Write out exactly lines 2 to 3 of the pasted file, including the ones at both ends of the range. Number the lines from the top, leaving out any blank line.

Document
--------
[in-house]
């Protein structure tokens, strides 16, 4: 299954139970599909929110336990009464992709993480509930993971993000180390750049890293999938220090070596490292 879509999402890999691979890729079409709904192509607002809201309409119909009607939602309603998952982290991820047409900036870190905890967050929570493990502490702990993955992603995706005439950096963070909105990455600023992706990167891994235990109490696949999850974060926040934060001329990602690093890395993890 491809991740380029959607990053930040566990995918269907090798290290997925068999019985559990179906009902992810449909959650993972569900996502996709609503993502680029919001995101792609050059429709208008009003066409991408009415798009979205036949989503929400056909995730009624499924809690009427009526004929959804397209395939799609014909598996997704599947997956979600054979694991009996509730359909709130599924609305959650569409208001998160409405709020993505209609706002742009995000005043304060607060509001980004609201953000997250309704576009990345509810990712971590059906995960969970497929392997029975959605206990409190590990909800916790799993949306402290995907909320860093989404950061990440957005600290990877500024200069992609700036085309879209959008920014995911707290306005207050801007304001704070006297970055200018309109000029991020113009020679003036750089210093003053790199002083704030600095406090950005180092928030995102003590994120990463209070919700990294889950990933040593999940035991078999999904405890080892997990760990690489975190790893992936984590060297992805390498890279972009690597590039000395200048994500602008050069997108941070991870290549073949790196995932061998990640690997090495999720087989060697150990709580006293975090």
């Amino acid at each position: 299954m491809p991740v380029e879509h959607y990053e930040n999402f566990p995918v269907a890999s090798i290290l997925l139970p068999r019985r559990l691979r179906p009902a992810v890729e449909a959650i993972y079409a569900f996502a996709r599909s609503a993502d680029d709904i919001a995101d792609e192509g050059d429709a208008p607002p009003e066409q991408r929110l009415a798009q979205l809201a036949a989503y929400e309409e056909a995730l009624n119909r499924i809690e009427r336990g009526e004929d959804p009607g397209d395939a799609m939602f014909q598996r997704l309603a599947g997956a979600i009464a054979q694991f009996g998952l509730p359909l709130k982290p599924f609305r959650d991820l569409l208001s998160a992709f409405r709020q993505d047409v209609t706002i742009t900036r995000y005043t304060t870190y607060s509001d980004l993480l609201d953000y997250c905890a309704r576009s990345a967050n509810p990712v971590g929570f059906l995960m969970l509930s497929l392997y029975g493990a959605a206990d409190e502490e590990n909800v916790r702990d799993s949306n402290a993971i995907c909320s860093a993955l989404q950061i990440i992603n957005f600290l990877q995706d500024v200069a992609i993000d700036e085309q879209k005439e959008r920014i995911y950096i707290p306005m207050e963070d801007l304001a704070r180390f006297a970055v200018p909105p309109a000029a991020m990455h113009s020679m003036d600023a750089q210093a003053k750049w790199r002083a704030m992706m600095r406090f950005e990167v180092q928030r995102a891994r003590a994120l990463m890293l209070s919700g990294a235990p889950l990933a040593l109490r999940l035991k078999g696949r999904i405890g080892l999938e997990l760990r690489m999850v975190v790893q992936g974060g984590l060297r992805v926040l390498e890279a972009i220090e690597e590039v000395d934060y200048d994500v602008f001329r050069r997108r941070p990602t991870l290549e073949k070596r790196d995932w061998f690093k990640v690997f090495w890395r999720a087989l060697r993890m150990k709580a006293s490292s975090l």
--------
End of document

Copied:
């Protein structure tokens, strides 16, 4: 299954139970599909929110336990009464992709993480509930993971993000180390750049890293999938220090070596490292 879509999402890999691979890729079409709904192509607002809201309409119909009607939602309603998952982290991820047409900036870190905890967050929570493990502490702990993955992603995706005439950096963070909105990455600023992706990167891994235990109490696949999850974060926040934060001329990602690093890395993890 491809991740380029959607990053930040566990995918269907090798290290997925068999019985559990179906009902992810449909959650993972569900996502996709609503993502680029919001995101792609050059429709208008009003066409991408009415798009979205036949989503929400056909995730009624499924809690009427009526004929959804397209395939799609014909598996997704599947997956979600054979694991009996509730359909709130599924609305959650569409208001998160409405709020993505209609706002742009995000005043304060607060509001980004609201953000997250309704576009990345509810990712971590059906995960969970497929392997029975959605206990409190590990909800916790799993949306402290995907909320860093989404950061990440957005600290990877500024200069992609700036085309879209959008920014995911707290306005207050801007304001704070006297970055200018309109000029991020113009020679003036750089210093003053790199002083704030600095406090950005180092928030995102003590994120990463209070919700990294889950990933040593999940035991078999999904405890080892997990760990690489975190790893992936984590060297992805390498890279972009690597590039000395200048994500602008050069997108941070991870290549073949790196995932061998990640690997090495999720087989060697150990709580006293975090």
């Amino acid at each position: 299954m491809p991740v380029e879509h959607y990053e930040n999402f566990p995918v269907a890999s090798i290290l997925l139970p068999r019985r559990l691979r179906p009902a992810v890729e449909a959650i993972y079409a569900f996502a996709r599909s609503a993502d680029d709904i919001a995101d792609e192509g050059d429709a208008p607002p009003e066409q991408r929110l009415a798009q979205l809201a036949a989503y929400e309409e056909a995730l009624n119909r499924i809690e009427r336990g009526e004929d959804p009607g397209d395939a799609m939602f014909q598996r997704l309603a599947g997956a979600i009464a054979q694991f009996g998952l509730p359909l709130k982290p599924f609305r959650d991820l569409l208001s998160a992709f409405r709020q993505d047409v209609t706002i742009t900036r995000y005043t304060t870190y607060s509001d980004l993480l609201d953000y997250c905890a309704r576009s990345a967050n509810p990712v971590g929570f059906l995960m969970l509930s497929l392997y029975g493990a959605a206990d409190e502490e590990n909800v916790r702990d799993s949306n402290a993971i995907c909320s860093a993955l989404q950061i990440i992603n957005f600290l990877q995706d500024v200069a992609i993000d700036e085309q879209k005439e959008r920014i995911y950096i707290p306005m207050e963070d801007l304001a704070r180390f006297a970055v200018p909105p309109a000029a991020m990455h113009s020679m003036d600023a750089q210093a003053k750049w790199r002083a704030m992706m600095r406090f950005e990167v180092q928030r995102a891994r003590a994120l990463m890293l209070s919700g990294a235990p889950l990933a040593l109490r999940l035991k078999g696949r999904i405890g080892l999938e997990l760990r690489m999850v975190v790893q992936g974060g984590l060297r992805v926040l390498e890279a972009i220090e690597e590039v000395d934060y200048d994500v602008f001329r050069r997108r941070p990602t991870l290549e073949k070596r790196d995932w061998f690093k990640v690997f090495w890395r999720a087989l060697r993890m150990k709580a006293s490292s975090l």